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Authorities Crash Kevorkian Session With Ill Woman

September 07, 1996|From Associated Press

SOUTHFIELD, Mich. — Prosecutors and police broke into a counseling session Friday between Dr. Jack Kevorkian and a California woman with spinal cord disease who wanted him to help her die, his lawyer said.

Kevorkian was meeting with 60-year-old Isabelle Correa in a hotel room in nearby Bloomfield Township when two Oakland County prosecutors and several officers "burst" in, said Kevorkian's lawyer, Geoffrey Fieger.

"They break into a room of a woman who is a paraplegic and is talking to a doctor," Fieger told a news conference. "Kevorkian committed no crime. Isabelle Correa is not a criminal."

Fieger emphasized that Kevorkian was only talking to the woman, and no decision had been made on whether he would help her commit suicide. Fieger said the woman has a spinal cord disease that causes numbness and burning and has left her arms weak and her hands snarled.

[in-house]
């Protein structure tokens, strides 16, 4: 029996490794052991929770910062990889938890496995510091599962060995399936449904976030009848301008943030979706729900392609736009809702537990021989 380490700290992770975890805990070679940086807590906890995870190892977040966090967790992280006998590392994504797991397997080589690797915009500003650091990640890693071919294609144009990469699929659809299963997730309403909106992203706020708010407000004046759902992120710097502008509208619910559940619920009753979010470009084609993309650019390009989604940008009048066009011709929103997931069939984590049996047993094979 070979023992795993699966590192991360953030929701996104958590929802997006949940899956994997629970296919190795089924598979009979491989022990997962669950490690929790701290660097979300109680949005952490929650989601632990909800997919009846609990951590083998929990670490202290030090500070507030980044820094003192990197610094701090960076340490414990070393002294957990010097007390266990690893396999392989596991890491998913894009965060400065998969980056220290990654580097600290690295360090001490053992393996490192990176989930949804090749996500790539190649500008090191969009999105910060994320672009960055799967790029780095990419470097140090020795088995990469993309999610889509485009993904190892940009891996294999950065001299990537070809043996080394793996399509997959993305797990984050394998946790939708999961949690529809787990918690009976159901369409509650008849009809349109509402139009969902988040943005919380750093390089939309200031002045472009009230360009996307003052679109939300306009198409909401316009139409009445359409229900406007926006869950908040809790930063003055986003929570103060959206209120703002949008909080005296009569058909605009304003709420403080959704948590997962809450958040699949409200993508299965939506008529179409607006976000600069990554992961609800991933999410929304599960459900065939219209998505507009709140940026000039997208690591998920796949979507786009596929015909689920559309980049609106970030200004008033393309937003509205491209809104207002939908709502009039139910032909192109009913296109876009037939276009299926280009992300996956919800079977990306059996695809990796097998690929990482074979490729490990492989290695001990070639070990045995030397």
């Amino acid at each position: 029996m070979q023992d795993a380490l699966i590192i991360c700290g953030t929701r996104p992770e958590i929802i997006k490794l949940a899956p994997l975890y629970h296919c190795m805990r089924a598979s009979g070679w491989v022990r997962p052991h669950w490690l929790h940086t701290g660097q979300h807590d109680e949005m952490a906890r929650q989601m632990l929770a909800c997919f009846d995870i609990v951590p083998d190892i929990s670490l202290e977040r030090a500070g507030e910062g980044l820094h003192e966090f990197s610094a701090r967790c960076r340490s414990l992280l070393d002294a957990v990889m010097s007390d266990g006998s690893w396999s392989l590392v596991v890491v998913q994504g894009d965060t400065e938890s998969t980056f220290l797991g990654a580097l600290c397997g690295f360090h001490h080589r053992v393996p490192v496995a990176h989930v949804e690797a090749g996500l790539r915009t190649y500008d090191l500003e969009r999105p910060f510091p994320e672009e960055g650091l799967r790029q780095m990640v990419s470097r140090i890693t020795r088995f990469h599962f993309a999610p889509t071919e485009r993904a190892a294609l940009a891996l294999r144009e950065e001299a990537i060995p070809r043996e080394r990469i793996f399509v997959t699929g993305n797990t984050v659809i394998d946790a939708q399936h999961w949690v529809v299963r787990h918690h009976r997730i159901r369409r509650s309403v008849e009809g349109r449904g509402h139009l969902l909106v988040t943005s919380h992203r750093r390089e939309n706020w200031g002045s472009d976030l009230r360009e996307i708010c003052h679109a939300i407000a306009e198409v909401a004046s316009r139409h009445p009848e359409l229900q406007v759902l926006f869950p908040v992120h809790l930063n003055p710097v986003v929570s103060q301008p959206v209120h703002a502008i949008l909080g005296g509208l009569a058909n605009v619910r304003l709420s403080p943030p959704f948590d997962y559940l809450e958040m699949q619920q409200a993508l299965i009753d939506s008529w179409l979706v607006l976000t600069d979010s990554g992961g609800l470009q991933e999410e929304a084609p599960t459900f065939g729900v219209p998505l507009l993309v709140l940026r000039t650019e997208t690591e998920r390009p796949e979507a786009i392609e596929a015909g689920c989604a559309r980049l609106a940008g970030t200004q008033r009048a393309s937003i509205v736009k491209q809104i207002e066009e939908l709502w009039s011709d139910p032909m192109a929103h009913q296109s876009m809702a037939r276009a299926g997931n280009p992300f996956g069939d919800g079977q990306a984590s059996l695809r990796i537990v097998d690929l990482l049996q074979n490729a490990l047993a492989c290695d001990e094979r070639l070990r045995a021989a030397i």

"They invaded my privacy," said Correa, who accompanied Fieger at the news conference. She said repeatedly that she was not depressed and knew what she was doing. "'I came to die," she said.

Kevorkian did not appear at the news conference.

An Oakland County sheriff's dispatcher refused to release any information Friday night. Oakland County Prosecutor Richard Thompson's home phone was busy late Friday. There was no answer at the home of Larry Bunting, another prosecutor accused of coming to the hotel room.

The prosecutors said they were there to save Correa, whose husband escorted her to Michigan, Fieger said. He said police showed no search warrant and that he plans to file a lawsuit.

Meanwhile, Kevorkian said in an interview Saturday in the New York Times that he has helped in more suicides than the 39 he had previously acknowledged.


Neither he nor Fieger would discuss exactly how many assisted suicides they had not disclosed. The number is believed to be small, the paper said.

Kevorkian reiterated his belief that doctor-assisted suicide should be available to patients who want to die with dignity.

"This is the way it should be: at home, in private, with the family, peaceful, and without police or medical examiners or any other people who have no business there," Kevorkian told the paper.

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